[docs] def plot(self, ax=None, normalize=True, xlabel='Time - 2454833 (days)', ylabel='Normalized Flux', title=None, color='#363636', linestyle="", fill=False, grid=True, **kwargs): """Plots the light curve. Parameters ---------- ax : matplotlib.axes._subplots.AxesSubplot A matplotlib axes object to plot into. If no axes is provided, a new one be generated. normalize : bool Normalize the lightcurve before plotting? xlabel : str Plot x axis label ylabel : str Plot y axis label title : str Plot set_title color: str Color to plot flux points fill: bool Shade the region between 0 and flux grid: bool Add a grid to the plot **kwargs : dict Dictionary of arguments to be passed to `matplotlib.pyplot.plot`. Returns ------- ax : matplotlib.axes._subplots.AxesSubplot The matplotlib axes object. """ if ax is None: fig, ax = plt.subplots(1) if normalize: normalized_lc = self.normalize() flux, flux_err = normalized_lc.flux, normalized_lc.flux_err else: flux, flux_err = self.flux, self.flux_err if flux_err is None: ax.plot(self.time, flux, marker='o', color=color, linestyle=linestyle, **kwargs) else: ax.errorbar(self.time, flux, flux_err, color=color, linestyle=linestyle, **kwargs) if fill: ax.fill(self.time, flux, fc='#a8a7a7', linewidth=0.0, alpha=0.3) if grid: ax.grid(alpha=0.3) if 'label' in kwargs: ax.legend() if title is not None: ax.set_title(title) ax.set_xlabel(xlabel, {'color': 'k'}) ax.set_ylabel(ylabel, {'color': 'k'}) return ax
[docs] def to_table(self): """Export the LightCurve as an AstroPy Table. Returns ------- table : `astropy.table.Table` object An AstroPy Table with columns 'time', 'flux', and 'flux_err'. """ return Table(data=(self.time, self.flux, self.flux_err), names=('time', 'flux', 'flux_err'), meta=self.meta)
[docs] def to_pandas(self): """Export the LightCurve as a Pandas DataFrame. Returns ------- dataframe : `pandas.DataFrame` object A dataframe indexed by `time` and containing the columns `flux` and `flux_err`. """ try: import pandas as pd # PyKE does not require pandas, so check for import success. except ImportError: raise ImportError("You need to install pandas to use the " "LightCurve.to_pandas() method.") df = pd.DataFrame(data={'flux': self.flux, 'flux_err': self.flux_err}, index=self.time, columns=['flux', 'flux_err']) df.index.name = 'time' df.meta = self.meta return df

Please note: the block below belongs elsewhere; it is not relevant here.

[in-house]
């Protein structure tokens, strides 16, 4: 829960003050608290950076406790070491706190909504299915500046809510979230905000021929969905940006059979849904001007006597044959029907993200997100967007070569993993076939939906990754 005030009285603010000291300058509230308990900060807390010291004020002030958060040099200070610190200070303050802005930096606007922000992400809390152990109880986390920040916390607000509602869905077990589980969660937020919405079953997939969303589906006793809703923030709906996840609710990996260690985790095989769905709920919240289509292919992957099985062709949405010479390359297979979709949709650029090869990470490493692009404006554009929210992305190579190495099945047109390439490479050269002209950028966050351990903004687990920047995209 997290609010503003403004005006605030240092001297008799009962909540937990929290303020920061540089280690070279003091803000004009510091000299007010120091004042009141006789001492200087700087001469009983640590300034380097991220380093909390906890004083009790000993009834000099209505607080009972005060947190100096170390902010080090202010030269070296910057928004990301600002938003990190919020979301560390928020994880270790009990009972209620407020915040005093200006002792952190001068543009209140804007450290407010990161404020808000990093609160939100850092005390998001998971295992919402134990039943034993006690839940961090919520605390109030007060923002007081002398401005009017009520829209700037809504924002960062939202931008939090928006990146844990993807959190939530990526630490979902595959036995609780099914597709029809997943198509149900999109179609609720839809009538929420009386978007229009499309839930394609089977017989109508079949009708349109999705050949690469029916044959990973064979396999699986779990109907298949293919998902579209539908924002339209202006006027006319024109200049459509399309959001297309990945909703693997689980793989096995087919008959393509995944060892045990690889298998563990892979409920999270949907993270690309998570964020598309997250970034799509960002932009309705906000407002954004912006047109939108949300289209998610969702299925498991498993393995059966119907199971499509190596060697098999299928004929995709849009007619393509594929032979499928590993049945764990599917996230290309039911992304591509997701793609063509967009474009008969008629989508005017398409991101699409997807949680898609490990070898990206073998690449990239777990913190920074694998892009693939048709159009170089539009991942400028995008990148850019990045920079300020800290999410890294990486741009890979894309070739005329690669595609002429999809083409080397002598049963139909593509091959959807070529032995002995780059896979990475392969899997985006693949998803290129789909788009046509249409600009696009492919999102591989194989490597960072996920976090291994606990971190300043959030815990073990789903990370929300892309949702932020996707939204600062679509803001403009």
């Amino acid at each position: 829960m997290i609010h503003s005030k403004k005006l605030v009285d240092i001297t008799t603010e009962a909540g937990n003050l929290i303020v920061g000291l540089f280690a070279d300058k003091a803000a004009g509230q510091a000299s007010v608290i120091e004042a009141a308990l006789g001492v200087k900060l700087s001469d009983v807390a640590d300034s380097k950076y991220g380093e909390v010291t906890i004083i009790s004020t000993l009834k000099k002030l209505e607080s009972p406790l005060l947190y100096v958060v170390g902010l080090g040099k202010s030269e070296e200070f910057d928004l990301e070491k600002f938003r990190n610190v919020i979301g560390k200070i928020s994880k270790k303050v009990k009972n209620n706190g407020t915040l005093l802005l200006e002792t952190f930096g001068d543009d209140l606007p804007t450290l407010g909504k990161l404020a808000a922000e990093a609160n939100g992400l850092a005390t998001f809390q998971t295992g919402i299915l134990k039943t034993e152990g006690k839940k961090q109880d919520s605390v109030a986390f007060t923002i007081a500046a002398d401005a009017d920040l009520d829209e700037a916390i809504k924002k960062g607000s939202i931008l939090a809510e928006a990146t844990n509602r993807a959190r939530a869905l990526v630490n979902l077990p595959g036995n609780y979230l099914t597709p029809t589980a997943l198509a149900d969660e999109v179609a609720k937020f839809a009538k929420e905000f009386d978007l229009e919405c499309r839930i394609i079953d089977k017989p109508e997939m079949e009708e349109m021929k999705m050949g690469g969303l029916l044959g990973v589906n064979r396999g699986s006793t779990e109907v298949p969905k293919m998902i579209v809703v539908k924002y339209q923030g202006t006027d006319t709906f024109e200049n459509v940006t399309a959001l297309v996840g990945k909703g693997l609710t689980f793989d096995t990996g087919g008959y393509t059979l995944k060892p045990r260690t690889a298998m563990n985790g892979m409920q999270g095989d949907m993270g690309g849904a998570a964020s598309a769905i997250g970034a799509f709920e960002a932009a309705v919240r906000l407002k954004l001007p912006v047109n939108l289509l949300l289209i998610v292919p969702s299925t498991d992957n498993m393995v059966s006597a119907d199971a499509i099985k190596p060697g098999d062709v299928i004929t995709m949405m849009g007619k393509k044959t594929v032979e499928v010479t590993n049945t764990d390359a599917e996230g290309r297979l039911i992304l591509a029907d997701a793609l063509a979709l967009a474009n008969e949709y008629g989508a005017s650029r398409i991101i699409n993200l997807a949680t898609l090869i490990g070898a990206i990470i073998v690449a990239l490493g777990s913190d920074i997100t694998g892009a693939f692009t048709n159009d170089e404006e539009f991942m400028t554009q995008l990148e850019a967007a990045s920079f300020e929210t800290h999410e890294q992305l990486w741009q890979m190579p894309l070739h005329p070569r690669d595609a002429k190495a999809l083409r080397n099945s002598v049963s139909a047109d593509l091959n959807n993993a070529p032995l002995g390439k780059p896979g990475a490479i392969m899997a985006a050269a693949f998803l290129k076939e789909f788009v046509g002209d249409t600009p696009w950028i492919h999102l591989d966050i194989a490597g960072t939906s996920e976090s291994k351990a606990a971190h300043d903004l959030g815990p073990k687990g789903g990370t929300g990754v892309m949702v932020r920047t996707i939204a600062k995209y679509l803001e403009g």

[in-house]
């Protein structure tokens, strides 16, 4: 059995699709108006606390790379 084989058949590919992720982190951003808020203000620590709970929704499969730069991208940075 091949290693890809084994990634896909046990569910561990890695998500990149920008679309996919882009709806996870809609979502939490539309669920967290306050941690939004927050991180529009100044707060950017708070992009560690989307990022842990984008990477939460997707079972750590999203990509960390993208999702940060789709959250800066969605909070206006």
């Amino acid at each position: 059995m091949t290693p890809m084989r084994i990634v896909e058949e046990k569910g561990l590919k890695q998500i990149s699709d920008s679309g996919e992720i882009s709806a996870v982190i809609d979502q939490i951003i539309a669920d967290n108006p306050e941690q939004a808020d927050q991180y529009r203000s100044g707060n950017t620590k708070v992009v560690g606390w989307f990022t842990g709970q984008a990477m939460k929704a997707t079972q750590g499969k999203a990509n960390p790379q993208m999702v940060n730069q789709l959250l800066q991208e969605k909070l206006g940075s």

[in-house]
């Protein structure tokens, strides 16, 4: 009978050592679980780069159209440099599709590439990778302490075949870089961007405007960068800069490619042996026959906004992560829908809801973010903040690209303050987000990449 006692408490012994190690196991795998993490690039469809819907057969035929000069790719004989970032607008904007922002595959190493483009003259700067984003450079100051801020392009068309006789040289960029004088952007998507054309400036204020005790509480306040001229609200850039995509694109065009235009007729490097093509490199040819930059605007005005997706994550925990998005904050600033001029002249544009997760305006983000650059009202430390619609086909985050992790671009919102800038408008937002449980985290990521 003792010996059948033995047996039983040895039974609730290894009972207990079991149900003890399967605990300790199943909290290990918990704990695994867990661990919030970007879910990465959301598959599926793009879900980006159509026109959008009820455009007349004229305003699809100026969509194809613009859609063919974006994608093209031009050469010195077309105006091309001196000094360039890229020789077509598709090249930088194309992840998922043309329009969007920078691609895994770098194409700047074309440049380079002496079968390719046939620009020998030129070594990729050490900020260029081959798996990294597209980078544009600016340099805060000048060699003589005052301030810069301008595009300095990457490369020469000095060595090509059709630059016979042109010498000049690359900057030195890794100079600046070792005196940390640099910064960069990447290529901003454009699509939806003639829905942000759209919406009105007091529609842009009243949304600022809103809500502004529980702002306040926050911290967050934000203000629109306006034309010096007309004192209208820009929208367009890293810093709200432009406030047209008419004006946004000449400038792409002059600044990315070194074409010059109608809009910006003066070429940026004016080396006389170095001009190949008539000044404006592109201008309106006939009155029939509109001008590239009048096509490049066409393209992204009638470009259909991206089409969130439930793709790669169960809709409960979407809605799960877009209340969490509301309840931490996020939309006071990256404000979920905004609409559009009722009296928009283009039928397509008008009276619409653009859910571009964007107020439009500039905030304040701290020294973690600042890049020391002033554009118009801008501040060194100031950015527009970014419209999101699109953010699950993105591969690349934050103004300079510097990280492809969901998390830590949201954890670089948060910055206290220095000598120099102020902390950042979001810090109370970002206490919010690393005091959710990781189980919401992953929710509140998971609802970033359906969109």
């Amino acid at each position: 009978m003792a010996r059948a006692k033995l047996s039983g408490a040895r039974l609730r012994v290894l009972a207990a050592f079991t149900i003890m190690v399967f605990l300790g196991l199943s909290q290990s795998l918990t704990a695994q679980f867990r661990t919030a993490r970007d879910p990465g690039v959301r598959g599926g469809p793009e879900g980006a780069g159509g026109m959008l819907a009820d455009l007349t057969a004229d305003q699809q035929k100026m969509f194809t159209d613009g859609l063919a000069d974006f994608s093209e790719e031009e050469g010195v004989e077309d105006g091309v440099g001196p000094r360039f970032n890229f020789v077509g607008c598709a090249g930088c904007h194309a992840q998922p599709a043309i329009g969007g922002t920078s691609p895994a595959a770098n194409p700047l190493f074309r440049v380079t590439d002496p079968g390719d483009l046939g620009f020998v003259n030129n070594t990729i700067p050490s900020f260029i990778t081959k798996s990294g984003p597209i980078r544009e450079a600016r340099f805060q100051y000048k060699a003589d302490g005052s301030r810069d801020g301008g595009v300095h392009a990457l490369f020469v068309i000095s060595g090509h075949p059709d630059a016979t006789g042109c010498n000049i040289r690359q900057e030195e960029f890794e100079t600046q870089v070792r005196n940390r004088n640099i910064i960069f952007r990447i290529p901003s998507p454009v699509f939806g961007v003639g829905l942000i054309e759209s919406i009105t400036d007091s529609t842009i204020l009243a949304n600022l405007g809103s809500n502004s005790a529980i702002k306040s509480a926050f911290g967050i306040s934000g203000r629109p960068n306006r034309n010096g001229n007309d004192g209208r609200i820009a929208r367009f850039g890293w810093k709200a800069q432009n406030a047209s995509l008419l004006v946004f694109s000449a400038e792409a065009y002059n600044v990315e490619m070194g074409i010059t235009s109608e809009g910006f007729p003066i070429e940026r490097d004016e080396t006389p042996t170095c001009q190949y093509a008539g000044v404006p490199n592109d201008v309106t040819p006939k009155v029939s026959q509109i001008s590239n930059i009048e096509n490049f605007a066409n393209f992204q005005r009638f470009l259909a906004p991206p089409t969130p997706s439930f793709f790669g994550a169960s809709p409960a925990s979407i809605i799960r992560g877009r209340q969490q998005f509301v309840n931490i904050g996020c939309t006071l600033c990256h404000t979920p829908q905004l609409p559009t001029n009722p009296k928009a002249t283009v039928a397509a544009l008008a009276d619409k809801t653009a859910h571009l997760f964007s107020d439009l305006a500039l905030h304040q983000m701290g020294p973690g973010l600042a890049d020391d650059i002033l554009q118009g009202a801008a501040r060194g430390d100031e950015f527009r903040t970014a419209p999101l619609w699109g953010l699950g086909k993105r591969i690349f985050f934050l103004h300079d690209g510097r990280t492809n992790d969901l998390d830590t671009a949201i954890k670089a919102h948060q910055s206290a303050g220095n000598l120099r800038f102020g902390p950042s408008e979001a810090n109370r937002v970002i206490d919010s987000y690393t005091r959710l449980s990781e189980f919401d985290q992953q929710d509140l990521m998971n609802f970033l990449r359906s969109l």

[docs] def to_csv(self, path_or_buf=None, **kwargs): """Writes the LightCurve to a csv file. Parameters ---------- path_or_buf : string or file handle, default None File path or object, if None is provided the result is returned as a string. **kwargs : dict Dictionary of arguments to be passed to `pandas.DataFrame.to_csv()`. Returns ------- csv : str or None Returns a csv-formatted string if `path_or_buf=None`, returns None otherwise. """ return self.to_pandas().to_csv(path_or_buf=path_or_buf, **kwargs)
[docs]class KeplerLightCurve(LightCurve): """Defines a light curve class for NASA's Kepler and K2 missions. Attributes ---------- time : array-like Time measurements flux : array-like Data flux for every time point flux_err : array-like Uncertainty on each flux data point centroid_col, centroid_row : array-like, array-like Centroid column and row coordinates as a function of time quality : array-like Array indicating the quality of each data point quality_bitmask : int Bitmask specifying quality flags of cadences that should be ignored channel : int Channel number campaign : int Campaign number quarter : int Quarter number mission : str Mission name cadenceno : array-like Cadence numbers corresponding to every time measurement keplerid : int Kepler ID number """ def __init__(self, time, flux, flux_err=None, centroid_col=None, centroid_row=None, quality=None, quality_bitmask=None, channel=None, campaign=None, quarter=None, mission=None, cadenceno=None, keplerid=None): super(KeplerLightCurve, self).__init__(time, flux, flux_err) self.centroid_col = centroid_col self.centroid_row = centroid_row self.quality = quality self.quality_bitmask = quality_bitmask self.channel = channel self.campaign = campaign self.quarter = quarter self.mission = mission self.cadenceno = cadenceno self.keplerid = keplerid
[docs] def correct(self, method='sff', **kwargs): """Corrects a lightcurve for motion-dependent systematic errors. Parameters ---------- method : str Method used to correct the lightcurve. Right now only 'sff' (Vanderburg's Self-Flat Fielding) is supported. kwargs : dict Dictionary of keyword arguments to be passed to the function defined by `method`. Returns ------- new_lc : KeplerLightCurve object Corrected lightcurve """ if method == 'sff': self.corrector = SFFCorrector() corrected_lc = self.corrector.correct(time=self.time, flux=self.flux, centroid_col=self.centroid_col, centroid_row=self.centroid_row, **kwargs) else: raise ValueError("method {} is not available.".format(method)) new_lc = copy.copy(self) new_lc.flux = corrected_lc.flux return new_lc
[docs] def to_fits(self): raise NotImplementedError()